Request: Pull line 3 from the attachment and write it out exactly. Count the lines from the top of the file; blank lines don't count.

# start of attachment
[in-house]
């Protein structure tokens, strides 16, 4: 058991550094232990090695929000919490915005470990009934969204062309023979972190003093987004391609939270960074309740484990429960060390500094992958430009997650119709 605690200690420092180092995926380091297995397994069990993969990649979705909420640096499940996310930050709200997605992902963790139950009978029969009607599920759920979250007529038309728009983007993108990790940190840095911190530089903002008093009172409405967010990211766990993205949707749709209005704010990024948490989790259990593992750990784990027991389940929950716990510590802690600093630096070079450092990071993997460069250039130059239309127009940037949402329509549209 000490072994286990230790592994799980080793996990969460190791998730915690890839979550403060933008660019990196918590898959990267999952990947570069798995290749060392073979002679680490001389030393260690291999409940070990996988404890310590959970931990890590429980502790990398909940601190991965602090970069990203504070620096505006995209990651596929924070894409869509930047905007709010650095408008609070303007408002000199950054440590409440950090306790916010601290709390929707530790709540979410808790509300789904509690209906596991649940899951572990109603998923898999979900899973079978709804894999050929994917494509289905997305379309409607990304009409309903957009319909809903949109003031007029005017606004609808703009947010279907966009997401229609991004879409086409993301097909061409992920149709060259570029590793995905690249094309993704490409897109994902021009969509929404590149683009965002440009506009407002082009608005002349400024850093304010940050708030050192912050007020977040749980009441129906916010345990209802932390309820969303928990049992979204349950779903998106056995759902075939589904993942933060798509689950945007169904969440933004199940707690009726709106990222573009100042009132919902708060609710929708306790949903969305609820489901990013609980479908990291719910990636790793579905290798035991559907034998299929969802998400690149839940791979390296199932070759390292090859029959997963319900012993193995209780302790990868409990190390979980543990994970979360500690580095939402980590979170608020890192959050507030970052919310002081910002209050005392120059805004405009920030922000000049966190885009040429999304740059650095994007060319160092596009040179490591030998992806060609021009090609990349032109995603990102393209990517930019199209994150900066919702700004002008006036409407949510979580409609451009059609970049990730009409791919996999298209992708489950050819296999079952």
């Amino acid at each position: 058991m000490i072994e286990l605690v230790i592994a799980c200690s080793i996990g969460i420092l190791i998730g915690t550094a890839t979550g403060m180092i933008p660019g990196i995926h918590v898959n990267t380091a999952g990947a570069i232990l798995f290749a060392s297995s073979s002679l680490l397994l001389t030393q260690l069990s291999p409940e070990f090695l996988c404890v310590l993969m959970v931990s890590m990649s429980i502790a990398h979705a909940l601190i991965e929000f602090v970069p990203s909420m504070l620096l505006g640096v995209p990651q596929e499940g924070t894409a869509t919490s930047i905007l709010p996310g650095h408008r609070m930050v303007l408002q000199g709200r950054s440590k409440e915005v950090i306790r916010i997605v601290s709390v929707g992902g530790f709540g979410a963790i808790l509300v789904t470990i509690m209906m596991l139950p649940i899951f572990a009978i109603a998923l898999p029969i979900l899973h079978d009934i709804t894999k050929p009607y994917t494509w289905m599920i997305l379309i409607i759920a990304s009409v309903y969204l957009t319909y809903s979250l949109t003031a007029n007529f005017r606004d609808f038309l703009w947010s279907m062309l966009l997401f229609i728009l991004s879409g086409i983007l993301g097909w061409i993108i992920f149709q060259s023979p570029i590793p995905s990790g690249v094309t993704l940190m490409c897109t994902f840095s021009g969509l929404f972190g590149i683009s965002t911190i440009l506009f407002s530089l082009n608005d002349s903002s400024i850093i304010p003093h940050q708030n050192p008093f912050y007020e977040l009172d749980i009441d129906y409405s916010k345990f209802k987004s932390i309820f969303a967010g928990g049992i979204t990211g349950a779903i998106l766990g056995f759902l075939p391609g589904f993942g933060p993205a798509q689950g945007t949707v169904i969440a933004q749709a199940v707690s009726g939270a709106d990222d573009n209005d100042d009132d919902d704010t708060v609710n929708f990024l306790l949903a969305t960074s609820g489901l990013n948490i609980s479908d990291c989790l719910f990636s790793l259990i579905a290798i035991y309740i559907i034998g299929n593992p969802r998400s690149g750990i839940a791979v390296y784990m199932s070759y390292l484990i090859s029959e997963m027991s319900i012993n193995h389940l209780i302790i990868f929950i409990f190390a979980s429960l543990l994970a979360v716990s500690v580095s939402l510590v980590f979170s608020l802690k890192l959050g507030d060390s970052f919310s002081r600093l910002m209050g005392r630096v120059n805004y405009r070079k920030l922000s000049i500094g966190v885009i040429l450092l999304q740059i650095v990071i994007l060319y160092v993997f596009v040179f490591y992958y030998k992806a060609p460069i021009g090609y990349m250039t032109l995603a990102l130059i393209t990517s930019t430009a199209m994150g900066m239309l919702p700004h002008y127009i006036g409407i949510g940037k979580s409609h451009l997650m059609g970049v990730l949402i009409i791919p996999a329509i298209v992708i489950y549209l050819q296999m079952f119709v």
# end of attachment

């Amino acid at each position: 058991m000490i072994e286990l605690v230790i592994a799980c200690s080793i996990g969460i420092l190791i998730g915690t550094a890839t979550g403060m180092i933008p660019g990196i995926h918590v898959n990267t380091a999952g990947a570069i232990l798995f290749a060392s297995s073979s002679l680490l397994l001389t030393q260690l069990s291999p409940e070990f090695l996988c404890v310590l993969m959970v931990s890590m990649s429980i502790a990398h979705a909940l601190i991965e929000f602090v970069p990203s909420m504070l620096l505006g640096v995209p990651q596929e499940g924070t894409a869509t919490s930047i905007l709010p996310g650095h408008r609070m930050v303007l408002q000199g709200r950054s440590k409440e915005v950090i306790r916010i997605v601290s709390v929707g992902g530790f709540g979410a963790i808790l509300v789904t470990i509690m209906m596991l139950p649940i899951f572990a009978i109603a998923l898999p029969i979900l899973h079978d009934i709804t894999k050929p009607y994917t494509w289905m599920i997305l379309i409607i759920a990304s009409v309903y969204l957009t319909y809903s979250l949109t003031a007029n007529f005017r606004d609808f038309l703009w947010s279907m062309l966009l997401f229609i728009l991004s879409g086409i983007l993301g097909w061409i993108i992920f149709q060259s023979p570029i590793p995905s990790g690249v094309t993704l940190m490409c897109t994902f840095s021009g969509l929404f972190g590149i683009s965002t911190i440009l506009f407002s530089l082009n608005d002349s903002s400024i850093i304010p003093h940050q708030n050192p008093f912050y007020e977040l009172d749980i009441d129906y409405s916010k345990f209802k987004s932390i309820f969303a967010g928990g049992i979204t990211g349950a779903i998106l766990g056995f759902l075939p391609g589904f993942g933060p993205a798509q689950g945007t949707v169904i969440a933004q749709a199940v707690s009726g939270a709106d990222d573009n209005d100042d009132d919902d704010t708060v609710n929708f990024l306790l949903a969305t960074s609820g489901l990013n948490i609980s479908d990291c989790l719910f990636s790793l259990i579905a290798i035991y309740i559907i034998g299929n593992p969802r998400s690149g750990i839940a791979v390296y784990m199932s070759y390292l484990i090859s029959e997963m027991s319900i012993n193995h389940l209780i302790i990868f929950i409990f190390a979980s429960l543990l994970a979360v716990s500690v580095s939402l510590v980590f979170s608020l802690k890192l959050g507030d060390s970052f919310s002081r600093l910002m209050g005392r630096v120059n805004y405009r070079k920030l922000s000049i500094g966190v885009i040429l450092l999304q740059i650095v990071i994007l060319y160092v993997f596009v040179f490591y992958y030998k992806a060609p460069i021009g090609y990349m250039t032109l995603a990102l130059i393209t990517s930019t430009a199209m994150g900066m239309l919702p700004h002008y127009i006036g409407i949510g940037k979580s409609h451009l997650m059609g970049v990730l949402i009409i791919p996999a329509i298209v992708i489950y549209l050819q296999m079952f119709v």